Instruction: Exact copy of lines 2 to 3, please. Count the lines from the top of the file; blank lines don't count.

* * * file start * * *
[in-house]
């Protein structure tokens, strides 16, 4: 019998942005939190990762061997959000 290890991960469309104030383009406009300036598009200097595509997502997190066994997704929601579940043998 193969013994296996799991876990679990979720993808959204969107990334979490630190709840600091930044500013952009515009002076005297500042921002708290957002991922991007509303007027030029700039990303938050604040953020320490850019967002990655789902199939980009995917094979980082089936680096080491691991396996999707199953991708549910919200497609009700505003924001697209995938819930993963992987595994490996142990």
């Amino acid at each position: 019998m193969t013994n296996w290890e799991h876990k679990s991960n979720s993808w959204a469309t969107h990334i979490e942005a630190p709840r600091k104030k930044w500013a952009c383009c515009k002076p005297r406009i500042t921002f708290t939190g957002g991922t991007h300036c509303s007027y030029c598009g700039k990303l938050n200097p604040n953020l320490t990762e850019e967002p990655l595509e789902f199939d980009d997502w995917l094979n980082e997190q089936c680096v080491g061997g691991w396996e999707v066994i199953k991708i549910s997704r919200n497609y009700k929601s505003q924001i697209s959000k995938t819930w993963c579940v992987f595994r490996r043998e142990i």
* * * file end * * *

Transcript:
């Protein structure tokens, strides 16, 4: 019998942005939190990762061997959000 290890991960469309104030383009406009300036598009200097595509997502997190066994997704929601579940043998 193969013994296996799991876990679990979720993808959204969107990334979490630190709840600091930044500013952009515009002076005297500042921002708290957002991922991007509303007027030029700039990303938050604040953020320490850019967002990655789902199939980009995917094979980082089936680096080491691991396996999707199953991708549910919200497609009700505003924001697209995938819930993963992987595994490996142990």
């Amino acid at each position: 019998m193969t013994n296996w290890e799991h876990k679990s991960n979720s993808w959204a469309t969107h990334i979490e942005a630190p709840r600091k104030k930044w500013a952009c383009c515009k002076p005297r406009i500042t921002f708290t939190g957002g991922t991007h300036c509303s007027y030029c598009g700039k990303l938050n200097p604040n953020l320490t990762e850019e967002p990655l595509e789902f199939d980009d997502w995917l094979n980082e997190q089936c680096v080491g061997g691991w396996e999707v066994i199953k991708i549910s997704r919200n497609y009700k929601s505003q924001i697209s959000k995938t819930w993963c579940v992987f595994r490996r043998e142990i």